As high school seniors across the nation plan their adult lives, many are considering colleges and universities. Invariably, these questions are guided by a single factor: how to pay for it.
While scholarships are an option, these are often competitive and come with a host of application requirements.
The Questbridge scholarship is perhaps one of the most onerous of these, coming with myriad essays and detailed descriptions of school and extracurricular activities.
Indeed, out of 20,800 students who applied this year, just 2,242 nationwide received “full-ride” scholarships that include tuition, housing and food, books and supplies, as well as travel expenses.
And six of these are from Pajaro Valley Unified School District.
Pajaro Valley High students Andrea Roman-Fernandez, Ruby Romero-Maya and Marcos Gonzalez-Florez will be going to Stanford University, Brown University and Colby College in Maine, respectively.
All have weighted GPAs hovering above 4.0.
Brisa Becerra-Cornejo from Aptos High will attend Yale, and Watsonville High students Eli Romero Ortiguza and America Lopez will attend Stanford and Boston College, respectively.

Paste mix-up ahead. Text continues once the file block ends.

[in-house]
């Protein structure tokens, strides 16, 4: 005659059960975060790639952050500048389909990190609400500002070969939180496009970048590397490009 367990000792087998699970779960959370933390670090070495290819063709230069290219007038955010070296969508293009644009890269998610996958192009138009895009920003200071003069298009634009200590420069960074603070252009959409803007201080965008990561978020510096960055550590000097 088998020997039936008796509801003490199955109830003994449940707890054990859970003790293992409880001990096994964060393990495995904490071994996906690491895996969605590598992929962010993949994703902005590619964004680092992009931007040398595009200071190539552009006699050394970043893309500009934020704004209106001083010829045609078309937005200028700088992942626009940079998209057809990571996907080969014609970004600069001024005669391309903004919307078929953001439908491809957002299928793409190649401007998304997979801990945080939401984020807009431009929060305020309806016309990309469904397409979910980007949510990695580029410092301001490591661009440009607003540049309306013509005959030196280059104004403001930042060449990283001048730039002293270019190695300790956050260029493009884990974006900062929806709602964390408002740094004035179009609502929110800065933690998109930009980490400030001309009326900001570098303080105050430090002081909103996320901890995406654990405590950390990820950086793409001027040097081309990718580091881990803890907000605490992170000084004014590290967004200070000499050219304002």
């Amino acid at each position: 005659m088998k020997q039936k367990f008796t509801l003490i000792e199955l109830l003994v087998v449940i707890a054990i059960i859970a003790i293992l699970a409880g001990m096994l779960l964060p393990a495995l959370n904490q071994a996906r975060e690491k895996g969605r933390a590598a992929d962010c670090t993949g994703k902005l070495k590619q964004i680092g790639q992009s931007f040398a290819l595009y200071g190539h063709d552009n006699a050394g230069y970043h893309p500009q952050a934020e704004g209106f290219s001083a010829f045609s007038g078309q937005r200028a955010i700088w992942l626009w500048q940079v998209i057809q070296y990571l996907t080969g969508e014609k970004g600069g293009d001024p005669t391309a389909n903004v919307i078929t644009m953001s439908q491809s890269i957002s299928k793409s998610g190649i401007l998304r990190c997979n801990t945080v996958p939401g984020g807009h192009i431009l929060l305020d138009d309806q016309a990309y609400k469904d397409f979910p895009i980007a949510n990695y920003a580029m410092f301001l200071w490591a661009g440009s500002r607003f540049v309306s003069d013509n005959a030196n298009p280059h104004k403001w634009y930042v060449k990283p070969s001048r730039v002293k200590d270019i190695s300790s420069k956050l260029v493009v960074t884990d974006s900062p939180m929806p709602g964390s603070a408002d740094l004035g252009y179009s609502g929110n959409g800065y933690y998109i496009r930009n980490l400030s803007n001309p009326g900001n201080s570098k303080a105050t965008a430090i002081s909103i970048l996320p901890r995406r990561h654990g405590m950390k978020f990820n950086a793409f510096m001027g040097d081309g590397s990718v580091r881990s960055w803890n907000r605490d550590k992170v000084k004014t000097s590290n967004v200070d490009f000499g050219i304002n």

Palo Alto-based Questbridge is a nonprofit that connects high-performing students from low-income backgrounds with colleges and universities.
Gonzalez says he plans to study either engineering or computer science, which he says he chose for the guaranteed employment opportunities.
He says he’ll miss his 3-year-old sister when he makes the 3,600-mile trip to Waterville, Maine, and says the scholarship, which was announced Dec. 1, still comes as a shock.
“It definitely feels surreal,” he said. “Sometimes I log back into the portal to check, because I can’t believe I won it.”
He says his academic success comes from the dedication he put into his studies.
“It just comes down to, find a passion and really dedicate your time to it,” he said.
Romero-Maya said her desire to study environmental science began when she was part of the Green Team at Calabasas Elementary School.
“With that I started getting into what it means to help out my community,” she said.
She says her educational philosophy includes being organized, which she noted is evidenced by a packed, color-coded planner.
But that should be coupled with a willingness to take a chance.
“Go for it, and take a risk,” she said, when asked her advice for younger students.
Also, one should be willing to seek assistance when needed.
“Always, always ask for help, because there will be people there to support you no matter what,” she said. “It’s just about reaching out.”
Roman-Fernandez was inspired to become a pediatrician after seeing doctors and other medical professionals in action after her mother was in a car crash.
She credits her older sister—who was the first in her family to go to college—for her inspiration to succeed.
Before that, she wasn’t sure if Stanford—where she has wanted to attend for years—was a realistic goal.
“Never let doubt make anything impossible,” she said of the personal philosophy she hopes to impart to younger students. “Leave those fears behind.”